Committee members expressed dismay in the reduction of print books, as it greatly affects graduate programs, especially in the humanities and social sciences.
Gaunt also mentioned a program sponsored by the NJ State Library, the New Jersey Knowledge Initiative (NJKI), which purchases technology, business, and science databases for small businesses, regional public libraries, and the academic libraries. The State Library offers the program as part of its support for developing the New Jersey economy and supporting the science incubator companies. As Rutgers had subscribed to almost all of the NJKI databases, we save approximately $.5M per year. Should this program cease, which it may do at the end of the academic year if it is not renewed in the governor's budget, it will mean an additional loss to the Libraries budget next year.
Judy Gardner explained a proposed new policy for the Libraries to turn over lost book bills to the University's Delinquent Accounts and then to a Collection Agency for collection. Current faculty, students, and staff would be included in the policy and not just guest borrowers and alumni. She explained the sequence of the bills and the reminders, and noted that individuals would have many opportunities to reply before the Libraries turned the bills over to Delinquent Accounts. Once this policy is implemented on a regular basis, Gardner expects that either the books would be returned or the bills paid. Right now we have a number of long outstanding bills to turn over. The committee agreed that this was a reasonable policy and that the Libraries had a fair notification process.
Gaunt and Julia Zapcic, Director of Development, shared the types of proposals for the capital campaign. The proposals fall into several categories: capital projects, collections, digital projects, and general funds through named positions. There are capital needs on all the campuses: a renovations of the Dana Library, a new sciences library in New Brunswick replacing LSM and incorporating the small science branches, and a renovation of the Robeson Library. An expansion to the Libraries' remote storage facility is needed, but we intend to fund that through a bond issue. A major endowment for collections is a goal with all collections benefiting, especially international/global programs. We hope to get an NEH Challenge grant to kick-off the collections campaign. Digital initiatives proposals are primarily to expand the development of our institutional repository, but we will also focus on digitizing unique collections or those where we have collection or university strength, such as jazz, and women in art. Several naming positions are proposed to create general operating founds, such as the university librarian, the director of the Institute of Jazz Studies, archivists, and special collections.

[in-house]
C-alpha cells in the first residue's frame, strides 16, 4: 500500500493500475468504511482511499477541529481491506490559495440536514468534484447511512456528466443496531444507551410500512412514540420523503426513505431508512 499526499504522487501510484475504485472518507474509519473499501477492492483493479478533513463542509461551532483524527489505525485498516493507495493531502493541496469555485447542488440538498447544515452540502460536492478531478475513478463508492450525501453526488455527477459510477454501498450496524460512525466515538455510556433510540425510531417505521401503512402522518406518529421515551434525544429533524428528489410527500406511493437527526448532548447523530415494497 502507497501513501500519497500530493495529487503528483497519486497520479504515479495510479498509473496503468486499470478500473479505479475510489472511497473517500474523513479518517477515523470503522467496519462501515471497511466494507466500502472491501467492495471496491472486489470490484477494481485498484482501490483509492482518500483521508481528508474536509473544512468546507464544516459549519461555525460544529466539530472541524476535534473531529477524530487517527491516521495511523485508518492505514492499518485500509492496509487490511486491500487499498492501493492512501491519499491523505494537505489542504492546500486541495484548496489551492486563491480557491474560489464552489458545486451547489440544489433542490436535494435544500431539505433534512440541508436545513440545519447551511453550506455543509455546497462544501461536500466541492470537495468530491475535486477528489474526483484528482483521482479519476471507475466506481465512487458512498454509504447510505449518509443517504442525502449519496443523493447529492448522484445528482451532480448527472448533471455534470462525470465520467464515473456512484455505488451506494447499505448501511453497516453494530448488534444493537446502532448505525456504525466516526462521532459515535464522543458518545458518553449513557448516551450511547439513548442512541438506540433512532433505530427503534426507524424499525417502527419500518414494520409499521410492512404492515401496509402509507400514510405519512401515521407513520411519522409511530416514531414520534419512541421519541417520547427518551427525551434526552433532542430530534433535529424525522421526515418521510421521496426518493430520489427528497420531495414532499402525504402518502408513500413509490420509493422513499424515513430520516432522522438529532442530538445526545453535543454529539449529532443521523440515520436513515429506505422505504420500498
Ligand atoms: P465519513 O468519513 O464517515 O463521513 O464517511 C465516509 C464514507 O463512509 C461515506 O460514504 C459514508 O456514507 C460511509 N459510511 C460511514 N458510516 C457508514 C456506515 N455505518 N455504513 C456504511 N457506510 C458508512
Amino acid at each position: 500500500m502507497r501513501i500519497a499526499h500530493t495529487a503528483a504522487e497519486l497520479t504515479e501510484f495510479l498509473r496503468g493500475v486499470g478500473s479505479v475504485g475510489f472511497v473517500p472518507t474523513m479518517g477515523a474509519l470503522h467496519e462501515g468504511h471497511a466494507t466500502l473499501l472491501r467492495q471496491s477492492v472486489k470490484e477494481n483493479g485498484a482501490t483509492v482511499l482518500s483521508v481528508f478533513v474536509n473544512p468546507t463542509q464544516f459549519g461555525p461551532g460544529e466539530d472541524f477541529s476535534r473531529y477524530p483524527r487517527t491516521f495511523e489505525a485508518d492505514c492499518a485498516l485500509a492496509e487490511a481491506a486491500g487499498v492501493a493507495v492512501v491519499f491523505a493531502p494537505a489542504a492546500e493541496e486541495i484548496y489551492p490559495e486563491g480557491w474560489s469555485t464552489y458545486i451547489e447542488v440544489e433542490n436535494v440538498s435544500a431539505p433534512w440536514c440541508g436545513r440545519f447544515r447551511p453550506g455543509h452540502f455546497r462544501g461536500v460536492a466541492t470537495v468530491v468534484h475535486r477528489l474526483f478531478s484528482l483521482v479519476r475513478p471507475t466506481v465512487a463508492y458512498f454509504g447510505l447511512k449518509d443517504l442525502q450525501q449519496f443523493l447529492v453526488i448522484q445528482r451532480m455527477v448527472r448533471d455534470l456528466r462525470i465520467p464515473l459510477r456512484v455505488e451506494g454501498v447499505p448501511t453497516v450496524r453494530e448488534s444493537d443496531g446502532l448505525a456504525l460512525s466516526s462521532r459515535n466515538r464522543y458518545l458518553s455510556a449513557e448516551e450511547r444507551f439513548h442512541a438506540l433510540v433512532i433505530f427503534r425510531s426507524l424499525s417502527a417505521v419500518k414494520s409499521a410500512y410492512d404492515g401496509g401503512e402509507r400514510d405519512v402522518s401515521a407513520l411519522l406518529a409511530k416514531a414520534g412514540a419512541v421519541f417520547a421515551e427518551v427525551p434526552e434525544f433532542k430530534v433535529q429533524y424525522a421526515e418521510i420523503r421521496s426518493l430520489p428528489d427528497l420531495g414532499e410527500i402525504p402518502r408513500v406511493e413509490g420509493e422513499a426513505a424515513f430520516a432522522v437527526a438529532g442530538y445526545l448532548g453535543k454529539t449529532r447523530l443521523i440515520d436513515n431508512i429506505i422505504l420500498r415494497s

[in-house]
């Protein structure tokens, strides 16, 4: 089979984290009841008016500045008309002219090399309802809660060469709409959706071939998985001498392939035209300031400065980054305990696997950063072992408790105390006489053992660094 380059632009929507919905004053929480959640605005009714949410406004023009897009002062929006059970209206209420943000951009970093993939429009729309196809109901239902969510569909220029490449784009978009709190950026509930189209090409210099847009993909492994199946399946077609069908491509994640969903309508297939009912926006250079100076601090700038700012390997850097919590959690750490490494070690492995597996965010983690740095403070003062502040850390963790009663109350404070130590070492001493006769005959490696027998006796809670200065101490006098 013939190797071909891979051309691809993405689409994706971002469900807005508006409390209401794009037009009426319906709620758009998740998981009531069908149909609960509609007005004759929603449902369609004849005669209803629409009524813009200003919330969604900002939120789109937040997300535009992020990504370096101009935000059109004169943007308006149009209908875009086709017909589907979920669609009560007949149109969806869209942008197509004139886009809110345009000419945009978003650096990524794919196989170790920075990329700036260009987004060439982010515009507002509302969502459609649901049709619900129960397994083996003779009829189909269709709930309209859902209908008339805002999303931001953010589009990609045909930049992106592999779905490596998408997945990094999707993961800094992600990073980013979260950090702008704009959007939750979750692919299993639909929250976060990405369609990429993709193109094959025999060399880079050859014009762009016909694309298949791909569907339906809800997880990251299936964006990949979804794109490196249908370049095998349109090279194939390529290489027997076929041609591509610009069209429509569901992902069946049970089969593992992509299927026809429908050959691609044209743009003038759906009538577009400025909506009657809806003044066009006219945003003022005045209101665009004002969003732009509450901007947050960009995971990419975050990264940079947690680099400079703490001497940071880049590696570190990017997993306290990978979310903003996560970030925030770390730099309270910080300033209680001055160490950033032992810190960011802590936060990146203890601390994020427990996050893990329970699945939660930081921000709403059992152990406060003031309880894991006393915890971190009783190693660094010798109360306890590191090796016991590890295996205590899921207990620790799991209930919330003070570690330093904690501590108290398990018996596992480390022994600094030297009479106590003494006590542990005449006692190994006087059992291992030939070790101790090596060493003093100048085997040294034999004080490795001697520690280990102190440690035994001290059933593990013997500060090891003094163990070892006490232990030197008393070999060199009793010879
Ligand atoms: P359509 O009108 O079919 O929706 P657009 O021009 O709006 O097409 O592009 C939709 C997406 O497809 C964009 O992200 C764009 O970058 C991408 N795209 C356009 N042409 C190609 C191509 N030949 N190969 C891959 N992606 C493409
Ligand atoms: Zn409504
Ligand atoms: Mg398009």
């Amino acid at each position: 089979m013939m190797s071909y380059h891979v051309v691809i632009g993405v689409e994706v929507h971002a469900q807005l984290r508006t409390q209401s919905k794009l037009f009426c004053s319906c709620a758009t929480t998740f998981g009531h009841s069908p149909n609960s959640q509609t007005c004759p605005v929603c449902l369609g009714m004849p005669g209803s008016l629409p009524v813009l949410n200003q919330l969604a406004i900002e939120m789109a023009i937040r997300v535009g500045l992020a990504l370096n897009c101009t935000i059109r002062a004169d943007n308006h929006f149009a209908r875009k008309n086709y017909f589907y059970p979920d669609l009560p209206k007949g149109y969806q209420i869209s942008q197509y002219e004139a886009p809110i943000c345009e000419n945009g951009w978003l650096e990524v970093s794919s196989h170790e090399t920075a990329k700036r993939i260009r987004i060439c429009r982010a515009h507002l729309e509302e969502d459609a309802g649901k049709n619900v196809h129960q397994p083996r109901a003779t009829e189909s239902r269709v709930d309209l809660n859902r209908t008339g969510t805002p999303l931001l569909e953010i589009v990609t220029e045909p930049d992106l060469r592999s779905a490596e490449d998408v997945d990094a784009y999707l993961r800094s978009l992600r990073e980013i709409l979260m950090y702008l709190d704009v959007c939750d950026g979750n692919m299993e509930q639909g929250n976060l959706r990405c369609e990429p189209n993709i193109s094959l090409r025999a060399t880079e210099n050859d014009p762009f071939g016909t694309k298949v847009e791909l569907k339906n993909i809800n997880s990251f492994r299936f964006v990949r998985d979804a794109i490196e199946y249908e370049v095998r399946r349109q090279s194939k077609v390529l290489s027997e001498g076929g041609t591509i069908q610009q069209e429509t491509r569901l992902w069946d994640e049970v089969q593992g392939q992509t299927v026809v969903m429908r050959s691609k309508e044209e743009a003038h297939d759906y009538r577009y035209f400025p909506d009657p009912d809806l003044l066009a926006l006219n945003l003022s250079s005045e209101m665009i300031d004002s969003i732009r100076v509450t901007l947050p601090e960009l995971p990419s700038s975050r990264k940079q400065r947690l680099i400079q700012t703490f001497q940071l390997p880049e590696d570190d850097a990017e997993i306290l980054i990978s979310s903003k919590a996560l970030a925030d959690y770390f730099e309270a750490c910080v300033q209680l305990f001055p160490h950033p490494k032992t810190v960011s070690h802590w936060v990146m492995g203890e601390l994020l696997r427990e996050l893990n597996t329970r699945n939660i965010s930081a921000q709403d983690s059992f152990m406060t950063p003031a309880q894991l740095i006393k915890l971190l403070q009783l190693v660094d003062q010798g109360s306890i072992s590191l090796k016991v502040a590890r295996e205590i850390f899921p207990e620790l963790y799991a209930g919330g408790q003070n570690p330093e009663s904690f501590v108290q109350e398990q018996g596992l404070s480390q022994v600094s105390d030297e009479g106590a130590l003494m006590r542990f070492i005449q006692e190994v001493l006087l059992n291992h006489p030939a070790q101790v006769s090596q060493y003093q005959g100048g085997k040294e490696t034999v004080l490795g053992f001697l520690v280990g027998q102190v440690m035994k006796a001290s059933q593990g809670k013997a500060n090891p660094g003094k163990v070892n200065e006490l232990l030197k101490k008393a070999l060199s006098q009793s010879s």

We are also collaborating with other university departments for projects such as the Global Feminist Digital Repository and the renovation of the Balinky Graduate Reading Room in Alexander Library. We suspect that we might be mentioned in other university proposals as well, especially in the area of collection development.
Our proposals well exceed our ability to fund raise successfully for all of them, so there may be winnowing at the university level. All these proposals, however, fit well with our strategic plan, so we will need to find ways to pursue them over time.